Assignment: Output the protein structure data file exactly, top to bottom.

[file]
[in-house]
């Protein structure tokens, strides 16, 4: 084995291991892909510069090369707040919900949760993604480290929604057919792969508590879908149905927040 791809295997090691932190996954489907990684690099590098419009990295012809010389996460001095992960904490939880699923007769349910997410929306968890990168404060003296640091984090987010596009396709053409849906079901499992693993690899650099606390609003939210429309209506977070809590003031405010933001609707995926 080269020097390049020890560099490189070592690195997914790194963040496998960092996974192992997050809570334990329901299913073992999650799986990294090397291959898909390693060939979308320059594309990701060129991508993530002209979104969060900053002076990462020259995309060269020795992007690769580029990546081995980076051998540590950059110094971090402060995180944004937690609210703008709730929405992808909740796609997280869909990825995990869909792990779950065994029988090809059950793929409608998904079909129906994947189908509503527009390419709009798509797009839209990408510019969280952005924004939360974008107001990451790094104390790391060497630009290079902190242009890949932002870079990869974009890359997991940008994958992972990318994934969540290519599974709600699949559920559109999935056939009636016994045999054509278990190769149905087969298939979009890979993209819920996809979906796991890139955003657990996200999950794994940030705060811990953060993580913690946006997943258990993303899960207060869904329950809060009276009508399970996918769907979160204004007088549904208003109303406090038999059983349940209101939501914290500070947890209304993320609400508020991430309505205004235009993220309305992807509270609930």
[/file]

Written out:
[in-house]
């Protein structure tokens, strides 16, 4: 084995291991892909510069090369707040919900949760993604480290929604057919792969508590879908149905927040 791809295997090691932190996954489907990684690099590098419009990295012809010389996460001095992960904490939880699923007769349910997410929306968890990168404060003296640091984090987010596009396709053409849906079901499992693993690899650099606390609003939210429309209506977070809590003031405010933001609707995926 080269020097390049020890560099490189070592690195997914790194963040496998960092996974192992997050809570334990329901299913073992999650799986990294090397291959898909390693060939979308320059594309990701060129991508993530002209979104969060900053002076990462020259995309060269020795992007690769580029990546081995980076051998540590950059110094971090402060995180944004937690609210703008709730929405992808909740796609997280869909990825995990869909792990779950065994029988090809059950793929409608998904079909129906994947189908509503527009390419709009798509797009839209990408510019969280952005924004939360974008107001990451790094104390790391060497630009290079902190242009890949932002870079990869974009890359997991940008994958992972990318994934969540290519599974709600699949559920559109999935056939009636016994045999054509278990190769149905087969298939979009890979993209819920996809979906796991890139955003657990996200999950794994940030705060811990953060993580913690946006997943258990993303899960207060869904329950809060009276009508399970996918769907979160204004007088549904208003109303406090038999059983349940209101939501914290500070947890209304993320609400508020991430309505205004235009993220309305992807509270609930």